Obama: economy recovering but Americans still hurt

OTTUMWA, Iowa (Reuters) - President Barack Obama traveled to the U.S. Midwest heartland on Tuesday to tout his plans to boost job growth, but acknowledged that while the economy was growing again, not everyone is benefiting.

President Obama boards Air Force One in Washington April 27, 2010. REUTERS/Kevin Lamarque

With U.S. unemployment just below 10 percent, Americans are anxious about the country’s finances, nudging Obama’s approval ratings to 50 percent or below and dimming his fellow Democrats’ prospects in November’s congressional elections.

“Everybody here knows there’s a lot of recovery that we still have to do,” he told a college audience before taking questions at a “town hall” meeting at a community college in Ottumwa, in southeastern Iowa, although he said the economy is improving and businesses are starting to create jobs again.

“Times are still tough for middle-class Americans, who had been swimming against the current for years before the economic tidal wave hit,” he said.

Noting the public’s concerns about taxes and the deficit, Obama also told the crowd the country would have to make “tough choices” to control costs.

Obama’s Midwest visit comes against the backdrop of efforts by Democrats in Congress to push through a bill to better regulate the practices of financial firms. It is the president’s top legislative priority and popular with voters, many of whom blame the U.S. financial crisis on Wall Street excesses.

Obama told his audience that closer regulation of Wall Street would benefit people even in small towns, who had suffered from lost jobs and budget crunches after the banking crisis that sparked the global recession.

“As far away as Ottumwa, you were impacted by what they were doing,” he said, and then blasted Senate Republicans who have voted twice in 24 hours to block debate on the regulatory reform bill.

“It’s one thing to oppose reform, but to oppose us even talking about reform in front of the American people and have a legitimate debate, that’s not right,” he told a cheering crowd of more than 2000 people. “The American people deserve an honest debate on this bill.”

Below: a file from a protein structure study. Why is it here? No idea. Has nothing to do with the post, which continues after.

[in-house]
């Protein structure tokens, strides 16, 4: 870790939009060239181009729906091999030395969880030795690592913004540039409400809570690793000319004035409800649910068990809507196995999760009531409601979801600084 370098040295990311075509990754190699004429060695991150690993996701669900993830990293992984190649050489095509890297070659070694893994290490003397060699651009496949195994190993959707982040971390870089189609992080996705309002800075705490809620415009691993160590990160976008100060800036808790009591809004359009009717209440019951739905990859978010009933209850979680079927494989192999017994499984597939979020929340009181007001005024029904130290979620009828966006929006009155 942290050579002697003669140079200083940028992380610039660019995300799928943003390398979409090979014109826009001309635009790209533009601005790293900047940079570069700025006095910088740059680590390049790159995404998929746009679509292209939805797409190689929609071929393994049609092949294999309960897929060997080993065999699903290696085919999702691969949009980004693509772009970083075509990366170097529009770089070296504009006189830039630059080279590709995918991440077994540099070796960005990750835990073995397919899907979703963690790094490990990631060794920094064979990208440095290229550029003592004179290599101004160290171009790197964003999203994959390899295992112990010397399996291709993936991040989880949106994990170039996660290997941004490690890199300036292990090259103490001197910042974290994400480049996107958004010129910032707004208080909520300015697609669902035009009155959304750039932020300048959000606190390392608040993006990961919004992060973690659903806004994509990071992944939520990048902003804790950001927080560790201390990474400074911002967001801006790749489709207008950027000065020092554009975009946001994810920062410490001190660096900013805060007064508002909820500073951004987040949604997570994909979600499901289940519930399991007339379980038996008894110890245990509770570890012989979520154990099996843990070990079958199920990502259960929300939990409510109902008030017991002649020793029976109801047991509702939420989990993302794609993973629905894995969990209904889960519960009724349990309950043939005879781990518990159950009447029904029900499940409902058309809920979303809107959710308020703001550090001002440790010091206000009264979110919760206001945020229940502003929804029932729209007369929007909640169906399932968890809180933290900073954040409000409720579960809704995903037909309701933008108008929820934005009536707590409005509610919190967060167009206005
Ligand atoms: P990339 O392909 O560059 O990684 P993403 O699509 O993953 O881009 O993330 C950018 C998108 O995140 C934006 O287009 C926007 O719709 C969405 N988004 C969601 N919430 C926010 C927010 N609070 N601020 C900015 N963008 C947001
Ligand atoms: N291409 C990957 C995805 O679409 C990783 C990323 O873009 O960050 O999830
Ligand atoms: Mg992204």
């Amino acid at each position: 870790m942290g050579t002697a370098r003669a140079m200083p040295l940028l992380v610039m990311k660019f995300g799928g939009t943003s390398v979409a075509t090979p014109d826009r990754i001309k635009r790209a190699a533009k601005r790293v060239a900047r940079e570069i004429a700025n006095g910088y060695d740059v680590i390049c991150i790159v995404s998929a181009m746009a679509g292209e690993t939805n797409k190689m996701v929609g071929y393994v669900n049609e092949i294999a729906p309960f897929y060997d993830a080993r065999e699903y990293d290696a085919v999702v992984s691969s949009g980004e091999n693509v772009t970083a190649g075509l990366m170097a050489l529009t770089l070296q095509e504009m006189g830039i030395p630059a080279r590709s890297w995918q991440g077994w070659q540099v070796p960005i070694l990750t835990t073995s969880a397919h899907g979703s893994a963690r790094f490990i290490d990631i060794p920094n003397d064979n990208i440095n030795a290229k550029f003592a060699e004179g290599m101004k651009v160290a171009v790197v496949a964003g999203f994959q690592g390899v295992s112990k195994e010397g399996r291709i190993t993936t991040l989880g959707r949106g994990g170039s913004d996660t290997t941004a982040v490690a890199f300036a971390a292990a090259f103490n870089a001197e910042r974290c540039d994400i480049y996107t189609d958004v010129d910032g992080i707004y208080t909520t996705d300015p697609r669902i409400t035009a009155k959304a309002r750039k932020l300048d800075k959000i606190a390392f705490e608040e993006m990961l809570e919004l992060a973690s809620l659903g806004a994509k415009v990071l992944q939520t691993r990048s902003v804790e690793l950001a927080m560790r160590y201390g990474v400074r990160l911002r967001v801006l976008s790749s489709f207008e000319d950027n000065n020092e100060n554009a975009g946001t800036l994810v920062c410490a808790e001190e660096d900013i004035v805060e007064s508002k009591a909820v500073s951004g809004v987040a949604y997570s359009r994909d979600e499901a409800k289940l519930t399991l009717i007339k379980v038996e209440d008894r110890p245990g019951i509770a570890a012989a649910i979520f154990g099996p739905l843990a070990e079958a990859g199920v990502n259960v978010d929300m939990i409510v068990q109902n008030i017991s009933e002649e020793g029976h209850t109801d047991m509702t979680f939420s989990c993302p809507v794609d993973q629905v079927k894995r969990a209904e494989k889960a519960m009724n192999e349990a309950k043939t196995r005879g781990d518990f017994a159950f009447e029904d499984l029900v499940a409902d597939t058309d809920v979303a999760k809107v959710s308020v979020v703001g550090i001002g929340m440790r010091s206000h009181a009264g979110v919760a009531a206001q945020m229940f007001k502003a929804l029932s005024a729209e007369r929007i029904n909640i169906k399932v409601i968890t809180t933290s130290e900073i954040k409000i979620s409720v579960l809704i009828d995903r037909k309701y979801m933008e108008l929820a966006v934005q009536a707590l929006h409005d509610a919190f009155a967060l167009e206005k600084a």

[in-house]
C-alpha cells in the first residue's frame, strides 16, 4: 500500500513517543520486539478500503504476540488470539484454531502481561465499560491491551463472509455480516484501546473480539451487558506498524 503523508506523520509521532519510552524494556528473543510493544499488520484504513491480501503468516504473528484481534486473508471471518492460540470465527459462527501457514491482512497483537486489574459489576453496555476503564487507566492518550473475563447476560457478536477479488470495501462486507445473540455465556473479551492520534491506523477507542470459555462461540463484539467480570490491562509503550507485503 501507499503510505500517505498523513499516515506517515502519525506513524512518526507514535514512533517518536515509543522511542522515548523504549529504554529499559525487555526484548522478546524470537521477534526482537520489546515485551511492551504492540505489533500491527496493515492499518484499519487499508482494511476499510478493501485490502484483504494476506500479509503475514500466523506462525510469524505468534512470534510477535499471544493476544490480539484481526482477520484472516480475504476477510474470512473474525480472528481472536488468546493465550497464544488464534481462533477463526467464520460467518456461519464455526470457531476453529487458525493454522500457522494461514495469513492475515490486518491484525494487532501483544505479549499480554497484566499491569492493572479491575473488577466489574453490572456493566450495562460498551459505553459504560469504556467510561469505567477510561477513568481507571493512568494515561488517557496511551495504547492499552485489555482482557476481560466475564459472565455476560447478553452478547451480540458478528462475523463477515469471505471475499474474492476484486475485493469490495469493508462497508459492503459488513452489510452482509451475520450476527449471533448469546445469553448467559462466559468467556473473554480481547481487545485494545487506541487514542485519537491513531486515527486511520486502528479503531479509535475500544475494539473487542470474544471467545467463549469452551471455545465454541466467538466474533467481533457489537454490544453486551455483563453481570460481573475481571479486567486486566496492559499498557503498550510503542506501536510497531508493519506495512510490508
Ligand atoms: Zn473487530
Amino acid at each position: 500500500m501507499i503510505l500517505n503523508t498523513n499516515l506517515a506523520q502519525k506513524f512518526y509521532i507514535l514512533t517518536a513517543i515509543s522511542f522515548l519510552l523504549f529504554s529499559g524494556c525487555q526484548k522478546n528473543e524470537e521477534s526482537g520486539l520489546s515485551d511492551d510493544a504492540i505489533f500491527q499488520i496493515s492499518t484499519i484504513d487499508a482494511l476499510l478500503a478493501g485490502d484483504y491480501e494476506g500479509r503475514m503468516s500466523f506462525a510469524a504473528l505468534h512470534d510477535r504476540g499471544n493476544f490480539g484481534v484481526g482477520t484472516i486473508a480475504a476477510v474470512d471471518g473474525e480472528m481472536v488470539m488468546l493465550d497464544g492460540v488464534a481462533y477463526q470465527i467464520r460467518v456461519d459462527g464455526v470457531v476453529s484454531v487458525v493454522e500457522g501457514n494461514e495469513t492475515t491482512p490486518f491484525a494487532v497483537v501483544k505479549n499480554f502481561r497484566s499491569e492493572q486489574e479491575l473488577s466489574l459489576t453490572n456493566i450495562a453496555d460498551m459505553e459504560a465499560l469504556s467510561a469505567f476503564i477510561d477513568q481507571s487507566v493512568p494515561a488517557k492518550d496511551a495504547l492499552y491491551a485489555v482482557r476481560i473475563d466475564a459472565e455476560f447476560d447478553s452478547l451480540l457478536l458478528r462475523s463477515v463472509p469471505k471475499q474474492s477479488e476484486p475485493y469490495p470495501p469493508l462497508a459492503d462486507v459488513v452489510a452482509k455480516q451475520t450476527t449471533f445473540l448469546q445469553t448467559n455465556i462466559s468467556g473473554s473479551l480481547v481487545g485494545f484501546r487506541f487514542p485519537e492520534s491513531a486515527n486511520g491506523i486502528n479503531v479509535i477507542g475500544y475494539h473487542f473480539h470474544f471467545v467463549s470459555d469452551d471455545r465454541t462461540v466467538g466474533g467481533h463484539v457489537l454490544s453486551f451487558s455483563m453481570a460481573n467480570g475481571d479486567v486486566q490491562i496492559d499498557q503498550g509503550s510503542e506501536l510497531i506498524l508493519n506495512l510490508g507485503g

Obama earlier visited a Siemens AG wind turbine blade plant and said his administration’s investment in clean energy, part of an ambitious effort to end the United States’ dependence on fossil fuels, would create or save more than 700,000 jobs by the end of 2012.

Climate change and energy legislation hit a snag this week, however, after a key Republican withdrew his support for the bill. Obama remained optimistic, saying he still believed “we can come together around this issue.”

Obama’s visit to Iowa will be followed by stops in Missouri and Illinois on Wednesday. The trip focuses on his plan to boost job growth and support small businesses in rural communities, the latest steps in his effort to convince Americans he can ease their economic distress.

Obama’s last stop on the trip will be Quincy, Illinois, where he will make a speech on Wall Street reform on Wednesday evening, White House deputy communications director Jen Psaki told reporters on Monday.

The three-state trip, which includes stops far from big cities and coastal regions where he is most popular, is the latest leg of Obama’s “White House to Main Street” tour, which has included earlier trips to Pennsylvania, Ohio and Georgia.

Obama wants tighter rules to prevent a repeat of the 2008-2009 financial crisis, which tipped the economy into a deep recession. Republicans see a need for reform, but say the Democrats’ bill is a government overreach.

Writing by Patricia Zengerle and Ross Colvin, editing by Todd Eastham